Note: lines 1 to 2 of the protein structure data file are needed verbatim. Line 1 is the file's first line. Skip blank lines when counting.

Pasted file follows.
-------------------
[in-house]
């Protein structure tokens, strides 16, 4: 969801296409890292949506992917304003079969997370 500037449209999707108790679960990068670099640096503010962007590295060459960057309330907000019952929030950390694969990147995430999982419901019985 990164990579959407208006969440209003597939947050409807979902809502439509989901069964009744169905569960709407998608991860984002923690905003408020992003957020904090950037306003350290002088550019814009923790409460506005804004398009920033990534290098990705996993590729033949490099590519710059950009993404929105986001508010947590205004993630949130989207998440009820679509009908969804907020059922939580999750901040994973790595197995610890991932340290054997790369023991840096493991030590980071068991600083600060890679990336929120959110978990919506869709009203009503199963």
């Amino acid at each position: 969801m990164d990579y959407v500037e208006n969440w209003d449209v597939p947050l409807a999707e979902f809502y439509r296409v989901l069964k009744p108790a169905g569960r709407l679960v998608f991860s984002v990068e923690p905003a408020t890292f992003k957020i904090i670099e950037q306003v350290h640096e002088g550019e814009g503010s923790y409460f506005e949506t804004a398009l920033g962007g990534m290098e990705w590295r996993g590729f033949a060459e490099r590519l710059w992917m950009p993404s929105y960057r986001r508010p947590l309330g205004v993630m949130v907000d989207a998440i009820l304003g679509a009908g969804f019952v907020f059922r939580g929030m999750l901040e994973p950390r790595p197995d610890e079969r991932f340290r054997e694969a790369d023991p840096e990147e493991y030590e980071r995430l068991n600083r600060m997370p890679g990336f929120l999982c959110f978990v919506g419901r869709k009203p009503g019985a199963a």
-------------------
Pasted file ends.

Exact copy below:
[in-house]
């Protein structure tokens, strides 16, 4: 969801296409890292949506992917304003079969997370 500037449209999707108790679960990068670099640096503010962007590295060459960057309330907000019952929030950390694969990147995430999982419901019985 990164990579959407208006969440209003597939947050409807979902809502439509989901069964009744169905569960709407998608991860984002923690905003408020992003957020904090950037306003350290002088550019814009923790409460506005804004398009920033990534290098990705996993590729033949490099590519710059950009993404929105986001508010947590205004993630949130989207998440009820679509009908969804907020059922939580999750901040994973790595197995610890991932340290054997790369023991840096493991030590980071068991600083600060890679990336929120959110978990919506869709009203009503199963």